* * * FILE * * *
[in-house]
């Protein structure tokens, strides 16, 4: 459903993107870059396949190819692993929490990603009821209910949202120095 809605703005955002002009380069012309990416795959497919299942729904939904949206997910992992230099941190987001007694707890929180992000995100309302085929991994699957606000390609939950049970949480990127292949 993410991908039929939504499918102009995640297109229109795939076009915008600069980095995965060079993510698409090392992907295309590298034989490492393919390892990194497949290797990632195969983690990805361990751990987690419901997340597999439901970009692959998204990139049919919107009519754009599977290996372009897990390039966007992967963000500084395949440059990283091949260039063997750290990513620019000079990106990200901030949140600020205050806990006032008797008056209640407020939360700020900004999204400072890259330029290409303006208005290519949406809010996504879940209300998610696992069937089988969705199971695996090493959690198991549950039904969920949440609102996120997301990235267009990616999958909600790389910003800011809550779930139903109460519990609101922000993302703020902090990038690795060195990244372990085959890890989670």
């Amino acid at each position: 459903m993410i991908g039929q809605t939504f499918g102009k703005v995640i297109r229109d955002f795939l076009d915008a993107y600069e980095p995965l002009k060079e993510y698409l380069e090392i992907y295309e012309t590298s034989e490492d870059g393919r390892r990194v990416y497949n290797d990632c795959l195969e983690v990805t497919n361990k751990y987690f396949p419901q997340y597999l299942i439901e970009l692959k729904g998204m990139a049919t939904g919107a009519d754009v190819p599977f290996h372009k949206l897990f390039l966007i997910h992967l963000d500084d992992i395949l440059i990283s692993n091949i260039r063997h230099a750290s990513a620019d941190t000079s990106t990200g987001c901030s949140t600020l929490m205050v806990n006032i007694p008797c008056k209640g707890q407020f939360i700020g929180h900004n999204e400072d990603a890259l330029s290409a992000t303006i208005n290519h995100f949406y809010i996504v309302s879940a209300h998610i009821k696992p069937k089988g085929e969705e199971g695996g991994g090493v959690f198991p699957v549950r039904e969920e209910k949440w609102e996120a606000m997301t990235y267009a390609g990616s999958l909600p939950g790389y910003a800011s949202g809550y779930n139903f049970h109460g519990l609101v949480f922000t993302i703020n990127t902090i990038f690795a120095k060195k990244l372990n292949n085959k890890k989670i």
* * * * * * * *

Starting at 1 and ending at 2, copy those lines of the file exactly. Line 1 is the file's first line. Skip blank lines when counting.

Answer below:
[in-house]
């Protein structure tokens, strides 16, 4: 459903993107870059396949190819692993929490990603009821209910949202120095 809605703005955002002009380069012309990416795959497919299942729904939904949206997910992992230099941190987001007694707890929180992000995100309302085929991994699957606000390609939950049970949480990127292949 993410991908039929939504499918102009995640297109229109795939076009915008600069980095995965060079993510698409090392992907295309590298034989490492393919390892990194497949290797990632195969983690990805361990751990987690419901997340597999439901970009692959998204990139049919919107009519754009599977290996372009897990390039966007992967963000500084395949440059990283091949260039063997750290990513620019000079990106990200901030949140600020205050806990006032008797008056209640407020939360700020900004999204400072890259330029290409303006208005290519949406809010996504879940209300998610696992069937089988969705199971695996090493959690198991549950039904969920949440609102996120997301990235267009990616999958909600790389910003800011809550779930139903109460519990609101922000993302703020902090990038690795060195990244372990085959890890989670």